Govt signs contract with Kanoo for e-payment system in family courts

The government yesterday signed a three-year contract with Kanoo Pays to implement an e-payment system within the family courts.

Chief Justice Brian Moree said the government would pay $25,000 annually for two of the three years.

“This new software will provide an electronic platform for making and receiving payments in the family court pursuant to orders by the magistrate,” he said.

“The use of the service platform will be voluntary and certain transactions will attract a modest user fee, which you will hear more about shortly. The benefits for the court users will include the following: more convenient for users in that they will not have to visit the Magistrates Court Complex to either make a payment or receive a payment.

“The transactions will be carried out on mobile devices anywhere where the payer or the payees happens to be. Secondly, the new system, which we call CAPS, standing for Court Automated Payment System, will allow us to do much faster processing of transactions, thereby giving the recipient almost immediate access to the funds.

“Thirdly, there will be almost immediate notification of payments. Fourthly, the users — either the paying party or the receiving party — will not have a bank account to use CAPS. And fifthly, CAPS will provide a much better record-keeping process for those persons to check on what payments are being made, which are delinquent and what has been received.”

Kanoo Pays CEO Keith Davies said the system is designed to allow electronic receipt and delivery of payments required by a court order.

“For persons receiving payments, what this means is that any person who files an action in the Magistrates Court, family court division, can choose to receive their payments either as they currently do — to their bank account via direct deposit — or they can choose to receive their payments instantaneously utilizing Kanoo’s digital wallet, which resides on their cellphone without the need for opening and maintaining a bank account,” Davies said.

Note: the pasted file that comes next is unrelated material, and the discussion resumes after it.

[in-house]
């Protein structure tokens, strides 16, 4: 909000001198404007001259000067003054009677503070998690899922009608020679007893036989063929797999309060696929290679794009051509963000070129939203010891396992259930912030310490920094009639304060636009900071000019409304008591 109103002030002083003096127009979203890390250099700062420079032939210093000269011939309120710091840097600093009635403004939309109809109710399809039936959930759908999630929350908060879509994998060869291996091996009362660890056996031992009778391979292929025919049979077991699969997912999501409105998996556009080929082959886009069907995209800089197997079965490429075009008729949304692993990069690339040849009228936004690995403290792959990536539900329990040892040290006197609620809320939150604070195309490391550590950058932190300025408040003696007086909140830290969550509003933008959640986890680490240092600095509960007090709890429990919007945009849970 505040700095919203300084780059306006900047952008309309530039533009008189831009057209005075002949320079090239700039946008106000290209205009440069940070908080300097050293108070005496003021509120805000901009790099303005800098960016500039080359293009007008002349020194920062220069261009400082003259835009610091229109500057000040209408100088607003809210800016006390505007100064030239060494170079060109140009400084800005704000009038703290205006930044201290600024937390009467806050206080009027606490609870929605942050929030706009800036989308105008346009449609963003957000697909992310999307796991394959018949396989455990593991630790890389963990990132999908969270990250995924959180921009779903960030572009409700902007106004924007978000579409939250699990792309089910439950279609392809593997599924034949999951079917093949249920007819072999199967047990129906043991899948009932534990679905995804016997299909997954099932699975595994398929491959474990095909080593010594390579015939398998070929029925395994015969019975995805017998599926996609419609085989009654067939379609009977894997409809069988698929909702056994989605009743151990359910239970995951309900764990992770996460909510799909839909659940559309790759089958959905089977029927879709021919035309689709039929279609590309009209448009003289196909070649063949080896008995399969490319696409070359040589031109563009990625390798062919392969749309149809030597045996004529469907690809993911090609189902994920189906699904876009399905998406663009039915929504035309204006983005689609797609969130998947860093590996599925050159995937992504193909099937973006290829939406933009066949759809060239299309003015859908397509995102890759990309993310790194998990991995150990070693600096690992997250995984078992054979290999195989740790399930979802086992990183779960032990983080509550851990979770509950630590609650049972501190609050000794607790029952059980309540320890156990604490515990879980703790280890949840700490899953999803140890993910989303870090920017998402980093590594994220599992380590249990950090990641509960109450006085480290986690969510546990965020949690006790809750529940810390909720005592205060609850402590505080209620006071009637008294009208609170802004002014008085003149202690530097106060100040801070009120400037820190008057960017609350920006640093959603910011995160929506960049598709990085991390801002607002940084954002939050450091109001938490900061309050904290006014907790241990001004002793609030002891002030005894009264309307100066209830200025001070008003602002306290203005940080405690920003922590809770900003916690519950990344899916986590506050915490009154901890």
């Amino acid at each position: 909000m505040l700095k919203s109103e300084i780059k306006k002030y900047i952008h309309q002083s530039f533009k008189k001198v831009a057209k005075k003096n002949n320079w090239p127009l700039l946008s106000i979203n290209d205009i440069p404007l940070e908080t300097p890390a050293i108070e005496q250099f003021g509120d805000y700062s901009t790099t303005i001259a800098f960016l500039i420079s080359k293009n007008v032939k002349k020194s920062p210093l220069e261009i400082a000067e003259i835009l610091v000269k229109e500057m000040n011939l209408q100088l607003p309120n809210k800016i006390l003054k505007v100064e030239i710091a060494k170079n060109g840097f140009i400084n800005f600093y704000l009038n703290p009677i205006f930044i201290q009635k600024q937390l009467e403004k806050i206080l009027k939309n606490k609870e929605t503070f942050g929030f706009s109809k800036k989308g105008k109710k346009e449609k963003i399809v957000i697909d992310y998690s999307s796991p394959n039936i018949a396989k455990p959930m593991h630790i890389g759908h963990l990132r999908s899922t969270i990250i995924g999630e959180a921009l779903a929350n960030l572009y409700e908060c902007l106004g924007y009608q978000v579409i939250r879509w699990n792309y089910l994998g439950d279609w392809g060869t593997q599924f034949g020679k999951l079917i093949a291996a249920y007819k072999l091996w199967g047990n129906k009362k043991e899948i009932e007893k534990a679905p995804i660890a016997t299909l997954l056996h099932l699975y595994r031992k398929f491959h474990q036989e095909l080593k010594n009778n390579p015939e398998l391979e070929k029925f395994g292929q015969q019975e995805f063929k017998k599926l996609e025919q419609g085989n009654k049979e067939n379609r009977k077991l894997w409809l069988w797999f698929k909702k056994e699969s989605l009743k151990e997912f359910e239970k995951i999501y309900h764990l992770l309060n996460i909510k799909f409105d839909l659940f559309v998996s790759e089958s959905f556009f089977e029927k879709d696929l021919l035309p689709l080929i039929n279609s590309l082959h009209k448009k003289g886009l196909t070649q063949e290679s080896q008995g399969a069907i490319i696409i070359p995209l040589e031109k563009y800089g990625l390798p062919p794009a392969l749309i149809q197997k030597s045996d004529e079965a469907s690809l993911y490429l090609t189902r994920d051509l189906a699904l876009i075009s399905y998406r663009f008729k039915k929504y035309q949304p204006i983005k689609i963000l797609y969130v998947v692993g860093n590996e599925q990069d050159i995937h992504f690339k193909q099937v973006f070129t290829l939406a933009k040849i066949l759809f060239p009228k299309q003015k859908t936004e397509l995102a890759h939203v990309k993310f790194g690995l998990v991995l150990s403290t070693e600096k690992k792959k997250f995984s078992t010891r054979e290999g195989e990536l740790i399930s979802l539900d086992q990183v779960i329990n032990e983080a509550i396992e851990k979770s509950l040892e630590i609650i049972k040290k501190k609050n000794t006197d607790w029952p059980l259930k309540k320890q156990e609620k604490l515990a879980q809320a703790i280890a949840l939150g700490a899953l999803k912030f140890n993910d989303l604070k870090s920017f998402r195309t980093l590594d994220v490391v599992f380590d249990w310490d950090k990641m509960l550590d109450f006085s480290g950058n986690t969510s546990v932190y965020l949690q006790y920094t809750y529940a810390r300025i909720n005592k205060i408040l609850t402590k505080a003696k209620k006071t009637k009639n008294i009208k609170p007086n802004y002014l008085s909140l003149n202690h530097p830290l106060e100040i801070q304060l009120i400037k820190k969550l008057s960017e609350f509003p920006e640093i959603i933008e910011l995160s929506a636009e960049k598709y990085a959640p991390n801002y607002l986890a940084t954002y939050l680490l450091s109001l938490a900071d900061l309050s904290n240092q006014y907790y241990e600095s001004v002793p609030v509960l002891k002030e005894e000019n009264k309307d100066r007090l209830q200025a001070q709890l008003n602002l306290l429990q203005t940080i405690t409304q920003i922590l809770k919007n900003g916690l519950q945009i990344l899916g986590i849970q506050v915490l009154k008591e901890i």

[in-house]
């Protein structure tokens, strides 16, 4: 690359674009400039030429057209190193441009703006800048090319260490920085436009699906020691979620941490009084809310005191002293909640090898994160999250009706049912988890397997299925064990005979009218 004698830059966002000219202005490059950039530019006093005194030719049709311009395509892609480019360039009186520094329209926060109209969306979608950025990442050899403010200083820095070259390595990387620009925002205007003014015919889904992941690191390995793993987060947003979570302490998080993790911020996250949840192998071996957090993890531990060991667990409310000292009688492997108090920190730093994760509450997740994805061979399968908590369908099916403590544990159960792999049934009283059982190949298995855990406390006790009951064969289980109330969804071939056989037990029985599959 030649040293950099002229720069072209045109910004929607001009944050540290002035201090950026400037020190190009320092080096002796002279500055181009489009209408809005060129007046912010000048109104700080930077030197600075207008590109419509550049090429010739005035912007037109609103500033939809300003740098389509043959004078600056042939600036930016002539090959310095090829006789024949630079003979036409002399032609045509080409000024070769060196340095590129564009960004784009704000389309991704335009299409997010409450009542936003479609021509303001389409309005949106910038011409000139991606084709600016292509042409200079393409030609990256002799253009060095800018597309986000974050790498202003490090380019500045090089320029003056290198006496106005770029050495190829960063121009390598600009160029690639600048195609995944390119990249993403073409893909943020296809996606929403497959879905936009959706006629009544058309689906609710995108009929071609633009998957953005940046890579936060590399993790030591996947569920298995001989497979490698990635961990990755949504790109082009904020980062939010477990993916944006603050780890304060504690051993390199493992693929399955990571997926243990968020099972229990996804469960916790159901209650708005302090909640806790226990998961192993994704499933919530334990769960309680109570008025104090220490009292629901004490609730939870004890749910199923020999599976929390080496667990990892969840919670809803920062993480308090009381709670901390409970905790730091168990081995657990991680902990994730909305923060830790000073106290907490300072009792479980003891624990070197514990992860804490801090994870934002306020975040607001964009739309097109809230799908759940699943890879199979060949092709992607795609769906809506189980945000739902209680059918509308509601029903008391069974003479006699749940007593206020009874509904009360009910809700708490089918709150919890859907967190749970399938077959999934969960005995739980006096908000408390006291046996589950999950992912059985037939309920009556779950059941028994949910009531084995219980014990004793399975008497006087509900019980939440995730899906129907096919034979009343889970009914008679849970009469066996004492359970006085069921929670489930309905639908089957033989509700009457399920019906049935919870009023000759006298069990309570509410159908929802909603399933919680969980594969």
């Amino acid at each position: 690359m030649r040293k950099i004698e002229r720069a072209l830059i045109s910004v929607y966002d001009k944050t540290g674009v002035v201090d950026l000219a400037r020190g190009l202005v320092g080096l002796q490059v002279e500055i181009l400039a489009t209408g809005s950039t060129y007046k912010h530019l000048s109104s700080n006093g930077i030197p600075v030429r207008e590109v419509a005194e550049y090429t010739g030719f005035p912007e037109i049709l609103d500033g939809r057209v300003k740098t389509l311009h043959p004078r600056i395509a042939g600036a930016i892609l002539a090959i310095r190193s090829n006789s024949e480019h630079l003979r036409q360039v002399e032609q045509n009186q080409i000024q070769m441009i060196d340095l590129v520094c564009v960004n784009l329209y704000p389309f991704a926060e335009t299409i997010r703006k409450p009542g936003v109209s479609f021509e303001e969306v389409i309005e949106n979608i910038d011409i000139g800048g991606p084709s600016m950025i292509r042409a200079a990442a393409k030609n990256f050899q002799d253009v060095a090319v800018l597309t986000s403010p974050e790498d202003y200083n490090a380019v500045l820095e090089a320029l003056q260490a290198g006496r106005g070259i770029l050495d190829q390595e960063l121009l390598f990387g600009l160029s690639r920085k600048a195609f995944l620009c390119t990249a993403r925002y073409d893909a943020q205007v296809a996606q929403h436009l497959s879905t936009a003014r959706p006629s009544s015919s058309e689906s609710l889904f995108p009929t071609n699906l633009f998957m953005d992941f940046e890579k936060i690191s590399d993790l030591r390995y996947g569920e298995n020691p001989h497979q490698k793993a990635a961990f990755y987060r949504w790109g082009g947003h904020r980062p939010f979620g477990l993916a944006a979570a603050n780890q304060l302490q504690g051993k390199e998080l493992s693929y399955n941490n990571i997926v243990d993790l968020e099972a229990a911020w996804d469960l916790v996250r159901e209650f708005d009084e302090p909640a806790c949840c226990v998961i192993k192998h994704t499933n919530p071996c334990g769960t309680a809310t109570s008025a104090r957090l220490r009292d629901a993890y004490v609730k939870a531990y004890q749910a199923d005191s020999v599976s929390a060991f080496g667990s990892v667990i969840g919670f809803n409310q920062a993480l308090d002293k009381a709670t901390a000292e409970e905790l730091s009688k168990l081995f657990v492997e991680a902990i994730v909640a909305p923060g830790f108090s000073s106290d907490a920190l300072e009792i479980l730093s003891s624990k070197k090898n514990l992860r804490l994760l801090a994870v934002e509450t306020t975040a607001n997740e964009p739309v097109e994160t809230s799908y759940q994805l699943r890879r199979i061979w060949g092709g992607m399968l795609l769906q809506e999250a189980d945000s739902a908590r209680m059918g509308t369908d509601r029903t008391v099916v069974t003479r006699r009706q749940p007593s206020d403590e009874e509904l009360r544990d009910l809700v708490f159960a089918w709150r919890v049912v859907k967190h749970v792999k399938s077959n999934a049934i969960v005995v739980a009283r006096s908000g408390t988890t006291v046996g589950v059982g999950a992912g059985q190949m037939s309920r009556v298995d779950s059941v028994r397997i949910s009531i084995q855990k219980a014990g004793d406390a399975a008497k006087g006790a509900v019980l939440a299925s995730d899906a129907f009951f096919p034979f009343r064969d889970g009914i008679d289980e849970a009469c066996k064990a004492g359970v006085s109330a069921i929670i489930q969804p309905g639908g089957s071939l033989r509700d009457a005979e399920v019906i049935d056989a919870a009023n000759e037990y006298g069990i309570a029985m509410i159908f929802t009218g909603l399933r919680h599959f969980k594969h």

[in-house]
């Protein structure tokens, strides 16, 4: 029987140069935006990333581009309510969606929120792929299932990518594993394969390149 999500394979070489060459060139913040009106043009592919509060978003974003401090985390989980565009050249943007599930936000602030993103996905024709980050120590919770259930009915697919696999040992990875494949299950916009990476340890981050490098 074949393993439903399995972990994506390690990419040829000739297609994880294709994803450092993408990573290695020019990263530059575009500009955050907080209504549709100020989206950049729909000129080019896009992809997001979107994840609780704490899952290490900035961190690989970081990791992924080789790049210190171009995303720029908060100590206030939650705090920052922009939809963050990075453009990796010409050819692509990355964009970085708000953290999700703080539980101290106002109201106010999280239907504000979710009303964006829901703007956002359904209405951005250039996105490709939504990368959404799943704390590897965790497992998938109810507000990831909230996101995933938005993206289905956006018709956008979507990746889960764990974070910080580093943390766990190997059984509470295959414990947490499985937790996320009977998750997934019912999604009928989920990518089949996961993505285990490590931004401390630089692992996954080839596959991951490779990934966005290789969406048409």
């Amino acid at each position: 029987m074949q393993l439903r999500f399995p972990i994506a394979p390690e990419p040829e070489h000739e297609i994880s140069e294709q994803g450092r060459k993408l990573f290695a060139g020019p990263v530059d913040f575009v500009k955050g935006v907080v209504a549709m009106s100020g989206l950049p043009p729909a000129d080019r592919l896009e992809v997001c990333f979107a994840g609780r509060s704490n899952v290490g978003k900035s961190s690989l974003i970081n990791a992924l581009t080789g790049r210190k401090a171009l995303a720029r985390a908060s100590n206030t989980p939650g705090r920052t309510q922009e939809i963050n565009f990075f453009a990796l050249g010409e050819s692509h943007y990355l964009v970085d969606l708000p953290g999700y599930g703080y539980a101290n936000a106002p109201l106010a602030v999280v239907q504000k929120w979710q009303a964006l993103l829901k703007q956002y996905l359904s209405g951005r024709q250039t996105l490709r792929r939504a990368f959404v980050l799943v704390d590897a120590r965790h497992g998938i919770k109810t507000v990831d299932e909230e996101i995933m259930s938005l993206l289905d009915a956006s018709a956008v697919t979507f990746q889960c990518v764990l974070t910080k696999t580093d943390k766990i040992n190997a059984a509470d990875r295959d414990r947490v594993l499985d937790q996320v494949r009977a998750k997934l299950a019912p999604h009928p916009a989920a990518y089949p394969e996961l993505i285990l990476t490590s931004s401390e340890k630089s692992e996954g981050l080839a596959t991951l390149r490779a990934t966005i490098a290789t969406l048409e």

“Once funds are received on an individual’s cellphone, they can choose to either keep the cash on their cellphone or use it to pay for goods and services at any authorized Kanoo merchant.”

He said individuals would be able to withdraw cash at any of the more than 37 agent locations throughout New Providence, Grand Bahama, Exuma, Eleuthera, Harbour Island, Abaco, and Long Island.

Davies said fees would range between $1 and $2.50 excluding value-added tax “for making and withdrawing cash payments respectively.”

“Additionally, individuals who have Kanoo wallets may incur additional fees if they load their wallets using a number of different deposit methods, and that will depend on what they choose to use,” he said.

“I wish to point out, however, that individuals [who] receive digital cash payments on their cellphone will incur no charges when using the Kanoo app.”

The chief justice said the government is “focused” on rolling out the system in the family court first “because that was really one of our largest problems.”

“As you have heard from the permanent secretary, there have been issues with regard to processing these payments in the family court,” Moree said.

“I’m pleased that we have with us today the magistrate in the family court, Magistrate Sandra Dee-Gardiner, and we also have, as the registrar indicated, the chief magistrate. They have been on the front line in trying to manage the volume and the difficulties with processing all these payments to ensure that persons get their money in time or within a responsible period of time.

“So, it was a major fraction point for us in the Magistrates Court. So, we thought we would start there because it was the biggest problem, and it also affected hundreds and hundreds literally and possibly, Magistrate Gardiner, even thousands of people.

“So, clearly, it was crying out for a technological solution, and so that’s where we started.”

He said he believes it will “benefit literally” hundreds of Bahamians.

By: Jasper Ward

via the Nassau Guardian

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